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S and I at Belvedere Castle

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Belvedere Castle

The Kiss

The Kiss (horrible photo)

Afterward, we had dinner at Mini, my favorite restaurant in the world (aside from Granville Moore’s in DC).  I had duck on mushroom risotto with a beet sauce.  It was done to perfection. S had the most amazing dish – filet mignon topped with cooked foie gras and a delicious light vegetable sauce.  The food, if you can believe it’s possible, is out-shined by the spectacular service of the restaurant’s sommelier and his selection of Hungarian wines, including the best Syrah and Chardonnay that I’ve ever had.  Hands down. I’d go back to Vienna just for Mini (which is exactly what I did on this trip because S and I had been once before with his family in August).  If you’re in Vienna, go to Mini.  You won’t regret it.

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This wine had to decant for 15 minutes.

Day three in Vienna, we decided to leave for a bit.  Less than an hour train ride took us to the beautiful city of Bratislava.  Being my first trip to Eastern Europe, I expected to see depressed and decrepit buildings – remnants of the city’s communist past.  While it was evident upon arrival that the city lacked the affluence of Vienna (overly obvious statement that can be said for many cities), the old town held such charm and enthusiasm to receive visitors.  We had a delicious (and very inexpensive) meal of goulash, dumplings, pierogies, and house-brewed beer at a place called Pivovar and then wandered the pleasant Old Town before hopping the train back to Vienna to get ready for the opera!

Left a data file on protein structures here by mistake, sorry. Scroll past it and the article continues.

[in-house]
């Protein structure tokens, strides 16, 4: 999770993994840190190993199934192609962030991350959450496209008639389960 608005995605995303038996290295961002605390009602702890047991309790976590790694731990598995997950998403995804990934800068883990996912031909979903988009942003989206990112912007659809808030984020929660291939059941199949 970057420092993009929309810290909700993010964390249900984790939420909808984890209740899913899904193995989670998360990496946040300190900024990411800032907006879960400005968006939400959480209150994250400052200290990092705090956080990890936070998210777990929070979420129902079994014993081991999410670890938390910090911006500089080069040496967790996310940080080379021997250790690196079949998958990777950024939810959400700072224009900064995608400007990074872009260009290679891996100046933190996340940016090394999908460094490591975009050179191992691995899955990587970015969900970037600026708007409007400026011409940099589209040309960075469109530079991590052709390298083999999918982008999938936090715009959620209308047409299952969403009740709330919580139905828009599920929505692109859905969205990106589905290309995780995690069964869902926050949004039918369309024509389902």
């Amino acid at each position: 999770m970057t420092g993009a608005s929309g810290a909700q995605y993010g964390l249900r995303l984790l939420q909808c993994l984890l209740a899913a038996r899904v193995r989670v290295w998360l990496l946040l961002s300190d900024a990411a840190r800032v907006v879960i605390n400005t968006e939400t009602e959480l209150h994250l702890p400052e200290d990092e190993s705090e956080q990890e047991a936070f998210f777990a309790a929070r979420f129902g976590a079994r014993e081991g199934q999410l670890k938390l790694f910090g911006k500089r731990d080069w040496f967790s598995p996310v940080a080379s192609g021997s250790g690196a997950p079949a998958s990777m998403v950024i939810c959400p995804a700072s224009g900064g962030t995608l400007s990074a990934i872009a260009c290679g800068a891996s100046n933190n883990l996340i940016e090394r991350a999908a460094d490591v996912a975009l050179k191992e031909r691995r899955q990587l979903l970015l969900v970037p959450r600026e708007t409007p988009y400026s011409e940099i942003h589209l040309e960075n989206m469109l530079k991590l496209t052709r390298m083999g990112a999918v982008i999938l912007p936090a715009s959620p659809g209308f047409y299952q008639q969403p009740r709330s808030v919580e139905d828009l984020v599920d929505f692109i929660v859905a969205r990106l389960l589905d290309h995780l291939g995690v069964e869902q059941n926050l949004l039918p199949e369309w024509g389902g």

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Slavakia – my 14th country visited

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St. Michael's Gate, Bratislava

St. Michael’s Gate, Bratislava

Tosca!  I now understand the draw of the opera.  The singing, as well as the story, brought tears to my eyes in the second and third acts.  The entire experience, from the box seats gifted to us by S’s parents for Christmas, to the music, to the Wiener Staatsoper’s gorgeous architecture, was unforgettable.

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Wiener Staatsoper (Vienna Opera House)

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Our fabulous box seats!

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On our final day, we took one last peak at St. Stephen’s Cathedral and then it was back to our “normal” life in Mainz.  Our group of friends has taken to saying that we get home from a vacation to continue our vacation.  We are truly blessed with this life and are enjoying every minute.   Thank you for reading!

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St. Stephen’s Cathedral by day

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St. Stephen’s Cathedral by night

Inside St. Stephen's

Inside St. Stephen’s

Shonbrunn Palace, August 2013

Shonbrunn Palace, August 2013

Wiener Schnitzel

Wiener Schnitzel

The famous Sacher-Torte!

The famous Sacher-Torte!

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I'm an American living in Mainz, Germany and, after a a one-year sabbatical from office life, working as a corporate lawyer in Frankfurt. While living in Europe with my fiancé, my goals are to see as much art, taste as much food, and experience as much life as possible.

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  1. Pingback: The Challenge to Explore: “Take 12 Trips” | Leap